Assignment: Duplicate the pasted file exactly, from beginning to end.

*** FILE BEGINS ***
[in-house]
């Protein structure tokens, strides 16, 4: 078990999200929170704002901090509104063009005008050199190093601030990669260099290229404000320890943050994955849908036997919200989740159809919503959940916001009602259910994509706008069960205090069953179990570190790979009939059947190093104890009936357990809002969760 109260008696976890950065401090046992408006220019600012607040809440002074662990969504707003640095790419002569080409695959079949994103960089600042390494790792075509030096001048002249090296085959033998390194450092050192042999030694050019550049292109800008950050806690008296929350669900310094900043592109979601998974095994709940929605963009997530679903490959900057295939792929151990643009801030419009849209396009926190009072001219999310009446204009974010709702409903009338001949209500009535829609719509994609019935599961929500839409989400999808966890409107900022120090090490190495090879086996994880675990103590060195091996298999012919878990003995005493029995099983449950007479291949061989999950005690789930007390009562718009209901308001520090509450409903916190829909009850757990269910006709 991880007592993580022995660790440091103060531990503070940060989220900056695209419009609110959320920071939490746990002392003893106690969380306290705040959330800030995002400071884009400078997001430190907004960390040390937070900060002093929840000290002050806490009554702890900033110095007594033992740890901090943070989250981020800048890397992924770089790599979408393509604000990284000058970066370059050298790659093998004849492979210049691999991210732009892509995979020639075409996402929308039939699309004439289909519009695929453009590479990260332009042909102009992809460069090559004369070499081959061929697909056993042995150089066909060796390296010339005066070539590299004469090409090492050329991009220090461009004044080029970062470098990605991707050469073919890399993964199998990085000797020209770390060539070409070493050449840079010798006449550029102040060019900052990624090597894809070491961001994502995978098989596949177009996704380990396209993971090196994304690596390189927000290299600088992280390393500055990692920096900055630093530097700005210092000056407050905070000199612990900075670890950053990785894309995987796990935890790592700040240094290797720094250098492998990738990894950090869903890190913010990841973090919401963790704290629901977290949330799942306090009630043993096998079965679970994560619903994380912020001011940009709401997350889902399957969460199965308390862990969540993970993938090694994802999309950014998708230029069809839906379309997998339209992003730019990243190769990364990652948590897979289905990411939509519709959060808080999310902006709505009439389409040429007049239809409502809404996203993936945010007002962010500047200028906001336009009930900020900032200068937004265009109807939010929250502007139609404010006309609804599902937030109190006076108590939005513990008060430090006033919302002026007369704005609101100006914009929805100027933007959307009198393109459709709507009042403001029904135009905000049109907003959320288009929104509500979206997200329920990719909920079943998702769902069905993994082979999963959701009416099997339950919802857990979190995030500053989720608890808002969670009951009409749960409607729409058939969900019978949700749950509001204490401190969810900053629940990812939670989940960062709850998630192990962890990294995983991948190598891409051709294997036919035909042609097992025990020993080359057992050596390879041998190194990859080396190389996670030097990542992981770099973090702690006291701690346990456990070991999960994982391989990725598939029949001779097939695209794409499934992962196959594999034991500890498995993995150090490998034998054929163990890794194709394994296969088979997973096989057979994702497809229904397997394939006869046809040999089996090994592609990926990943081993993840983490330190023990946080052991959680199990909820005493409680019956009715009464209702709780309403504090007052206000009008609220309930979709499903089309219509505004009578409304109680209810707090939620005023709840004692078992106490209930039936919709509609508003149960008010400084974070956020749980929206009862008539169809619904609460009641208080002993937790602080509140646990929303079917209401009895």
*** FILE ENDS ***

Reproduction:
[in-house]
């Protein structure tokens, strides 16, 4: 078990999200929170704002901090509104063009005008050199190093601030990669260099290229404000320890943050994955849908036997919200989740159809919503959940916001009602259910994509706008069960205090069953179990570190790979009939059947190093104890009936357990809002969760 109260008696976890950065401090046992408006220019600012607040809440002074662990969504707003640095790419002569080409695959079949994103960089600042390494790792075509030096001048002249090296085959033998390194450092050192042999030694050019550049292109800008950050806690008296929350669900310094900043592109979601998974095994709940929605963009997530679903490959900057295939792929151990643009801030419009849209396009926190009072001219999310009446204009974010709702409903009338001949209500009535829609719509994609019935599961929500839409989400999808966890409107900022120090090490190495090879086996994880675990103590060195091996298999012919878990003995005493029995099983449950007479291949061989999950005690789930007390009562718009209901308001520090509450409903916190829909009850757990269910006709 991880007592993580022995660790440091103060531990503070940060989220900056695209419009609110959320920071939490746990002392003893106690969380306290705040959330800030995002400071884009400078997001430190907004960390040390937070900060002093929840000290002050806490009554702890900033110095007594033992740890901090943070989250981020800048890397992924770089790599979408393509604000990284000058970066370059050298790659093998004849492979210049691999991210732009892509995979020639075409996402929308039939699309004439289909519009695929453009590479990260332009042909102009992809460069090559004369070499081959061929697909056993042995150089066909060796390296010339005066070539590299004469090409090492050329991009220090461009004044080029970062470098990605991707050469073919890399993964199998990085000797020209770390060539070409070493050449840079010798006449550029102040060019900052990624090597894809070491961001994502995978098989596949177009996704380990396209993971090196994304690596390189927000290299600088992280390393500055990692920096900055630093530097700005210092000056407050905070000199612990900075670890950053990785894309995987796990935890790592700040240094290797720094250098492998990738990894950090869903890190913010990841973090919401963790704290629901977290949330799942306090009630043993096998079965679970994560619903994380912020001011940009709401997350889902399957969460199965308390862990969540993970993938090694994802999309950014998708230029069809839906379309997998339209992003730019990243190769990364990652948590897979289905990411939509519709959060808080999310902006709505009439389409040429007049239809409502809404996203993936945010007002962010500047200028906001336009009930900020900032200068937004265009109807939010929250502007139609404010006309609804599902937030109190006076108590939005513990008060430090006033919302002026007369704005609101100006914009929805100027933007959307009198393109459709709507009042403001029904135009905000049109907003959320288009929104509500979206997200329920990719909920079943998702769902069905993994082979999963959701009416099997339950919802857990979190995030500053989720608890808002969670009951009409749960409607729409058939969900019978949700749950509001204490401190969810900053629940990812939670989940960062709850998630192990962890990294995983991948190598891409051709294997036919035909042609097992025990020993080359057992050596390879041998190194990859080396190389996670030097990542992981770099973090702690006291701690346990456990070991999960994982391989990725598939029949001779097939695209794409499934992962196959594999034991500890498995993995150090490998034998054929163990890794194709394994296969088979997973096989057979994702497809229904397997394939006869046809040999089996090994592609990926990943081993993840983490330190023990946080052991959680199990909820005493409680019956009715009464209702709780309403504090007052206000009008609220309930979709499903089309219509505004009578409304109680209810707090939620005023709840004692078992106490209930039936919709509609508003149960008010400084974070956020749980929206009862008539169809619904609460009641208080002993937790602080509140646990929303079917209401009895």